A malware attack which forced parts of the UK's largest hospital group offline has been blamed on a new form of malware, which bypassed antivirus software and infected the network.
A January cyberattack against Barts Health NHS Trust -- which incorporates five East London hospitals, 15,000 staff, and provides care to millions of patients a year -- resulted in a number of computer systems being shut down as a precaution.
As a result of the attack, the Barts Health pathology system was taken offline before eventually being restored a few days later. The hospital said the virus didn't gain access to patient data.
There's still no indication of how exactly the malware, which the trust said previously was a Trojan, managed to infiltrate hospital systems, but newly released minutes of the trust's 1 March board meeting shed some light on the malware itself.
Speaking in the meeting, deputy chief executive Dr Tim Peachey, who holds board-level responsibility for ICT, confirmed that the cyberattack didn't involve ransomware, but said the incident involved "a new virus not seen previously".
The minutes noted: "He explained that the trust's antivirus software had been up to date and that this had been a new virus not seen previously. A 'patch' had been issued globally within 8 hours, protecting other organisations from this virus."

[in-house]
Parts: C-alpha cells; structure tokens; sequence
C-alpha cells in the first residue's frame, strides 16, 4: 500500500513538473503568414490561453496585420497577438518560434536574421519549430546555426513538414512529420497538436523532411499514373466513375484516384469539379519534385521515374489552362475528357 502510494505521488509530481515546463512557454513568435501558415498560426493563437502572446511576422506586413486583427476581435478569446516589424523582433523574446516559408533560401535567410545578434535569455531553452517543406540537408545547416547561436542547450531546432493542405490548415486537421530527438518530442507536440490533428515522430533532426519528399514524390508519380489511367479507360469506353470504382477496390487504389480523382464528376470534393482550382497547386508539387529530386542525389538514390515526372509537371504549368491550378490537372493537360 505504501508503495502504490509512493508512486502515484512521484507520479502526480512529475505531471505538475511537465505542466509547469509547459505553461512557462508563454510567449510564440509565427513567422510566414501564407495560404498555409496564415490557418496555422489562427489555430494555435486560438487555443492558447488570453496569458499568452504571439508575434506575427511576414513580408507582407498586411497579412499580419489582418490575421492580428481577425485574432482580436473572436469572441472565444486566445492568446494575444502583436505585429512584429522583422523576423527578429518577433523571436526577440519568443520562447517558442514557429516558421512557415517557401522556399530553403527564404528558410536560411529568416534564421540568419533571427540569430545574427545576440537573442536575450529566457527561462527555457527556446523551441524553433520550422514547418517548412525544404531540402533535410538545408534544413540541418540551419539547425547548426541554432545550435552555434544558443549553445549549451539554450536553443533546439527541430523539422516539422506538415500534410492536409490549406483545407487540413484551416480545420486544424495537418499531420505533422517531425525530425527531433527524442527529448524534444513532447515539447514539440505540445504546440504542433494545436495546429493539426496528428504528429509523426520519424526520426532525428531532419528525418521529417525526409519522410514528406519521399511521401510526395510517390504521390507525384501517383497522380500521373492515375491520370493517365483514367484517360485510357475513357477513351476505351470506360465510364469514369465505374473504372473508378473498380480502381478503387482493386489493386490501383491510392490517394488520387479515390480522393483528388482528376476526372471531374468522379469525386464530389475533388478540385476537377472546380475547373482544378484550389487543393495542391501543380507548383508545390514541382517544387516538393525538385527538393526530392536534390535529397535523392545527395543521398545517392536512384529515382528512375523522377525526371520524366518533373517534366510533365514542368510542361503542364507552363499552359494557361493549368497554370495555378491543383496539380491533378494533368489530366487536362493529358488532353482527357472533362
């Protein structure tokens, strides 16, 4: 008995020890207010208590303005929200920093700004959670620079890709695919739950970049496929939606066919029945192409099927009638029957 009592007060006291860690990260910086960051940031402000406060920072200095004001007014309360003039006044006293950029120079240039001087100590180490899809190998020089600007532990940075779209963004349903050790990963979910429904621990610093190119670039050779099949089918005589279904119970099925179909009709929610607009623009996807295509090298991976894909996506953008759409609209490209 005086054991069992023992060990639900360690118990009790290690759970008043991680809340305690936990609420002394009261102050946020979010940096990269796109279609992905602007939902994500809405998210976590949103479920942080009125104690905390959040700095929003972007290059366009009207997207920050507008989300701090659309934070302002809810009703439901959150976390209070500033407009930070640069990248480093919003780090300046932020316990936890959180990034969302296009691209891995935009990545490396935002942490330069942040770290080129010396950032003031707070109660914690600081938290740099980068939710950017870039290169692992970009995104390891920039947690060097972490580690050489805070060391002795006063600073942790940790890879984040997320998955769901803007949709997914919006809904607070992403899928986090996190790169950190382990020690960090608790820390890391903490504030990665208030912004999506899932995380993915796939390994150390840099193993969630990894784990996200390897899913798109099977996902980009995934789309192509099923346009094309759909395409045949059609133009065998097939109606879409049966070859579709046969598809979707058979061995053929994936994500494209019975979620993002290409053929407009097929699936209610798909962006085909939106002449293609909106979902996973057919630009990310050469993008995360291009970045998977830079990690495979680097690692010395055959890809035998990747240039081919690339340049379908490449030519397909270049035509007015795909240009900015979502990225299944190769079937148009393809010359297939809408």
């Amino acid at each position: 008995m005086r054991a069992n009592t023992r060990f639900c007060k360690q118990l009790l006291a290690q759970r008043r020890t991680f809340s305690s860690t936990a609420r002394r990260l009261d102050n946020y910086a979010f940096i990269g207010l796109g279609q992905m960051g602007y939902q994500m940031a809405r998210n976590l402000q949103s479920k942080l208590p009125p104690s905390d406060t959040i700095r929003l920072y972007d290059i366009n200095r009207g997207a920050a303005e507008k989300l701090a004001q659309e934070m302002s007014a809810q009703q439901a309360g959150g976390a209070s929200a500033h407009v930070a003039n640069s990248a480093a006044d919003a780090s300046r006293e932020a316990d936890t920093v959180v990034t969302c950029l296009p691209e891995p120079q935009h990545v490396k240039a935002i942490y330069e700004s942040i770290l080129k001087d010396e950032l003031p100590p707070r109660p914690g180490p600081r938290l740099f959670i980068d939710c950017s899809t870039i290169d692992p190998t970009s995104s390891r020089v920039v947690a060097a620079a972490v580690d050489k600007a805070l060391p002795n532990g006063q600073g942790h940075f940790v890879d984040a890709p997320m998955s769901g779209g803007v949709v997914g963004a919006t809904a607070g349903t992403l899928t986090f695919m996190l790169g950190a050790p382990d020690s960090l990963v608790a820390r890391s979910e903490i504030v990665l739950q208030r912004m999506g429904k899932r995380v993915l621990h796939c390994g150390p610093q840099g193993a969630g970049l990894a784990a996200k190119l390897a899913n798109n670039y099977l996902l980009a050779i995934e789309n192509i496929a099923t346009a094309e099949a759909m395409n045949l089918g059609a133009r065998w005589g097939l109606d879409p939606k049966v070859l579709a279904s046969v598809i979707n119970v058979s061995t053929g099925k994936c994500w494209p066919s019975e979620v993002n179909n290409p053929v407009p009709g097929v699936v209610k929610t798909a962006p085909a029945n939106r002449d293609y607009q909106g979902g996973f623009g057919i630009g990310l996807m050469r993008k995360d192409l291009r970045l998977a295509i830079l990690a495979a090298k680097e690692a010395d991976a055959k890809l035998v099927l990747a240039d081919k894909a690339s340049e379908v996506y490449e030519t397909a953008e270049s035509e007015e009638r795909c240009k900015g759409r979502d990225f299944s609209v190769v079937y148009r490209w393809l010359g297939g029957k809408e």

A Barts Health NHS Trust spokesperson said the exact form of malware which infected systems couldn't be disclosed at this time due to an ongoing investigation into the incident.
The minutes also reveal that the virus affected four of the hospital's five sites: Mile End Hospital, Newham University Hospital, The Royal London Hospital, and St Bartholowmew's Hospital. Whipps Cross University Hospital was the only trust location which was not infected.
As a result of the cyberattack, the pathology department had to resort to using manual systems, but no patient appointments had to be cancelled.
Barts Health NHS Trust is currently carrying out a "serious incident investigation" into the event, with further details to be shared "once this had concluded". Currently, there's no indication as to when the investigation will be complete.
The Barts trust is not the only hospital to be hit with malware recently: an attack against Northern Lincolnshire and Goole NHS Foundation Trust took three hospitals offline in November.
The incident was eventually confirmed to be a Globe2 ransomware attack, which led to the cancellation of 2,800 patient appointments at the NHS Trust.
Hospitals are an appealing target for cybercriminals to attack, not only because of the crucial role of IT in healthcare, but also because the data held by hospitals is so vital.